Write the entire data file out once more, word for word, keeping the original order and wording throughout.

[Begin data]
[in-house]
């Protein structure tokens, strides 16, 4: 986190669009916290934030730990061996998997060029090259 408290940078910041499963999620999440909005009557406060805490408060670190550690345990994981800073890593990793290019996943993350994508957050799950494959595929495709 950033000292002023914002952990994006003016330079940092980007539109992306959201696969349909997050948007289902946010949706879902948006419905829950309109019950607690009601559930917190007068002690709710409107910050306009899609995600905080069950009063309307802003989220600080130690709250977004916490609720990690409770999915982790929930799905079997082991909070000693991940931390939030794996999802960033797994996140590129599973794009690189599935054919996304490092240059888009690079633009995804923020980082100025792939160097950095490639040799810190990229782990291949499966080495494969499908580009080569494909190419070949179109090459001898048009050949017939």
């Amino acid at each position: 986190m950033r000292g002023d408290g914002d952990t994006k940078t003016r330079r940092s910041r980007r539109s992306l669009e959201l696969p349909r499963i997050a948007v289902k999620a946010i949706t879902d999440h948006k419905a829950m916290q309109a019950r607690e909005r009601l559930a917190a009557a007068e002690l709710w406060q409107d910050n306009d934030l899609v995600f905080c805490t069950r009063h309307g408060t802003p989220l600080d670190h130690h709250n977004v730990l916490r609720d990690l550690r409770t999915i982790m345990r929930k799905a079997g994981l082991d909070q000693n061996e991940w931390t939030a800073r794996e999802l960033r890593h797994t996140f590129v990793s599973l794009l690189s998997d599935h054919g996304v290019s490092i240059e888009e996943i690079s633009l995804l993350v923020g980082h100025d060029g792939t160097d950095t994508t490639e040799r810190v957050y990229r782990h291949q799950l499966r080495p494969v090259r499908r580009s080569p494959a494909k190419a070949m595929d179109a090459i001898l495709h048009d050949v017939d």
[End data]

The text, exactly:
[in-house]
């Protein structure tokens, strides 16, 4: 986190669009916290934030730990061996998997060029090259 408290940078910041499963999620999440909005009557406060805490408060670190550690345990994981800073890593990793290019996943993350994508957050799950494959595929495709 950033000292002023914002952990994006003016330079940092980007539109992306959201696969349909997050948007289902946010949706879902948006419905829950309109019950607690009601559930917190007068002690709710409107910050306009899609995600905080069950009063309307802003989220600080130690709250977004916490609720990690409770999915982790929930799905079997082991909070000693991940931390939030794996999802960033797994996140590129599973794009690189599935054919996304490092240059888009690079633009995804923020980082100025792939160097950095490639040799810190990229782990291949499966080495494969499908580009080569494909190419070949179109090459001898048009050949017939």
């Amino acid at each position: 986190m950033r000292g002023d408290g914002d952990t994006k940078t003016r330079r940092s910041r980007r539109s992306l669009e959201l696969p349909r499963i997050a948007v289902k999620a946010i949706t879902d999440h948006k419905a829950m916290q309109a019950r607690e909005r009601l559930a917190a009557a007068e002690l709710w406060q409107d910050n306009d934030l899609v995600f905080c805490t069950r009063h309307g408060t802003p989220l600080d670190h130690h709250n977004v730990l916490r609720d990690l550690r409770t999915i982790m345990r929930k799905a079997g994981l082991d909070q000693n061996e991940w931390t939030a800073r794996e999802l960033r890593h797994t996140f590129v990793s599973l794009l690189s998997d599935h054919g996304v290019s490092i240059e888009e996943i690079s633009l995804l993350v923020g980082h100025d060029g792939t160097d950095t994508t490639e040799r810190v957050y990229r782990h291949q799950l499966r080495p494969v090259r499908r580009s080569p494959a494909k190419a070949m595929d179109a090459i001898l495709h048009d050949v017939d």